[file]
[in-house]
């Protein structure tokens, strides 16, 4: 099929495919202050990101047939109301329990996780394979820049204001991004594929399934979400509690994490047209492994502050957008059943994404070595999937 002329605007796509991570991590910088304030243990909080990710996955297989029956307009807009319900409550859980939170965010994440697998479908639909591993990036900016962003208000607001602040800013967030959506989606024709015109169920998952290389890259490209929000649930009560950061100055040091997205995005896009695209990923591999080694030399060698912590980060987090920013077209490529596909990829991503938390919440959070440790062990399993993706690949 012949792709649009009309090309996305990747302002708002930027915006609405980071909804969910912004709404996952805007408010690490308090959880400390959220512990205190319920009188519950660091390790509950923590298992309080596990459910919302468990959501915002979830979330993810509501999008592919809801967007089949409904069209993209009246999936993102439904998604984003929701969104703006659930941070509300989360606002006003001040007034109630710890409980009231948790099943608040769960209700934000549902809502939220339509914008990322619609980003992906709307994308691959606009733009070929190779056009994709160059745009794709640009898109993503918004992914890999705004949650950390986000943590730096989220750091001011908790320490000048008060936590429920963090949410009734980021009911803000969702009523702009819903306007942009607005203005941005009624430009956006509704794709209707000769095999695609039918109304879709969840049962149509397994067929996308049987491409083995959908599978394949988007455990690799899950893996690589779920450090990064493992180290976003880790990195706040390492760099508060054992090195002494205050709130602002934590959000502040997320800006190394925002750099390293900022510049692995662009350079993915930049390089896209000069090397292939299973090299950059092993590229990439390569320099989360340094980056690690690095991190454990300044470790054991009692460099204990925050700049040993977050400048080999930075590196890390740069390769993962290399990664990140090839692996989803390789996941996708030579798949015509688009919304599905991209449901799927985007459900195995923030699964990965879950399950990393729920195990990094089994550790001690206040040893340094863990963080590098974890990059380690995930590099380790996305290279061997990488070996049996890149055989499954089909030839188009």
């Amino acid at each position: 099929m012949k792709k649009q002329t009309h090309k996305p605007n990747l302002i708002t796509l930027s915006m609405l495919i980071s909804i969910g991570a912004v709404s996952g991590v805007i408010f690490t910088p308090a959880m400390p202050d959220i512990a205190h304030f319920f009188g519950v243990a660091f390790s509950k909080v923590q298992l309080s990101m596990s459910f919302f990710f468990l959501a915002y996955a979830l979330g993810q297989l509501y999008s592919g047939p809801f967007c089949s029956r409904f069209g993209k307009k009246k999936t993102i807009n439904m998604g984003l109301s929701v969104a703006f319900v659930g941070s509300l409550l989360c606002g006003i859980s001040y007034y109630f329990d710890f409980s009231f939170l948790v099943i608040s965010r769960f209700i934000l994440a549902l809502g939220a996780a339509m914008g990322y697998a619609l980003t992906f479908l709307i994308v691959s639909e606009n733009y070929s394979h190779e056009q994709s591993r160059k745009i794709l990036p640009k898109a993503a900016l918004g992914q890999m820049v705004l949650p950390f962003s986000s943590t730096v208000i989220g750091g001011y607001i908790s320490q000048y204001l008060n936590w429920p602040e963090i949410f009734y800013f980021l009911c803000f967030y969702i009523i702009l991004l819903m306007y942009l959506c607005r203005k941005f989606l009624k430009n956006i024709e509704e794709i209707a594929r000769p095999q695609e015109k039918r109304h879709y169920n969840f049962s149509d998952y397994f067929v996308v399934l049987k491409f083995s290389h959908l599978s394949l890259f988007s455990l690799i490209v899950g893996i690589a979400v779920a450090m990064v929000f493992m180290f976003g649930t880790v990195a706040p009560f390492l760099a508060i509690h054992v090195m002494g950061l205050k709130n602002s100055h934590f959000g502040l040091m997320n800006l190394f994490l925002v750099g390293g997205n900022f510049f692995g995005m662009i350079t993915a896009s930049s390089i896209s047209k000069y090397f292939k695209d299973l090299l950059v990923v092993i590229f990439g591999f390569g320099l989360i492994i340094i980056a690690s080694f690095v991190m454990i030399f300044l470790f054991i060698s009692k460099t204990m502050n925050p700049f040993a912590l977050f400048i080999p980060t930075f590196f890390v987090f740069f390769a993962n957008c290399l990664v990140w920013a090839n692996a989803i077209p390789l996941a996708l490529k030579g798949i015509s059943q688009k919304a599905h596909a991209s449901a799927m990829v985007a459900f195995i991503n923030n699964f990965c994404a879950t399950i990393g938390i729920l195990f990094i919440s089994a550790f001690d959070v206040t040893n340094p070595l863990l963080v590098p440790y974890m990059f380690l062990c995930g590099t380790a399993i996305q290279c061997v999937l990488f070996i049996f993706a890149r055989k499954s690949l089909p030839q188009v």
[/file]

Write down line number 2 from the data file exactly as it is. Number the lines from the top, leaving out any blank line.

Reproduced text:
């Protein structure tokens, strides 16, 4: 099929495919202050990101047939109301329990996780394979820049204001991004594929399934979400509690994490047209492994502050957008059943994404070595999937 002329605007796509991570991590910088304030243990909080990710996955297989029956307009807009319900409550859980939170965010994440697998479908639909591993990036900016962003208000607001602040800013967030959506989606024709015109169920998952290389890259490209929000649930009560950061100055040091997205995005896009695209990923591999080694030399060698912590980060987090920013077209490529596909990829991503938390919440959070440790062990399993993706690949 012949792709649009009309090309996305990747302002708002930027915006609405980071909804969910912004709404996952805007408010690490308090959880400390959220512990205190319920009188519950660091390790509950923590298992309080596990459910919302468990959501915002979830979330993810509501999008592919809801967007089949409904069209993209009246999936993102439904998604984003929701969104703006659930941070509300989360606002006003001040007034109630710890409980009231948790099943608040769960209700934000549902809502939220339509914008990322619609980003992906709307994308691959606009733009070929190779056009994709160059745009794709640009898109993503918004992914890999705004949650950390986000943590730096989220750091001011908790320490000048008060936590429920963090949410009734980021009911803000969702009523702009819903306007942009607005203005941005009624430009956006509704794709209707000769095999695609039918109304879709969840049962149509397994067929996308049987491409083995959908599978394949988007455990690799899950893996690589779920450090990064493992180290976003880790990195706040390492760099508060054992090195002494205050709130602002934590959000502040997320800006190394925002750099390293900022510049692995662009350079993915930049390089896209000069090397292939299973090299950059092993590229990439390569320099989360340094980056690690690095991190454990300044470790054991009692460099204990925050700049040993977050400048080999930075590196890390740069390769993962290399990664990140090839692996989803390789996941996708030579798949015509688009919304599905991209449901799927985007459900195995923030699964990965879950399950990393729920195990990094089994550790001690206040040893340094863990963080590098974890990059380690995930590099380790996305290279061997990488070996049996890149055989499954089909030839188009």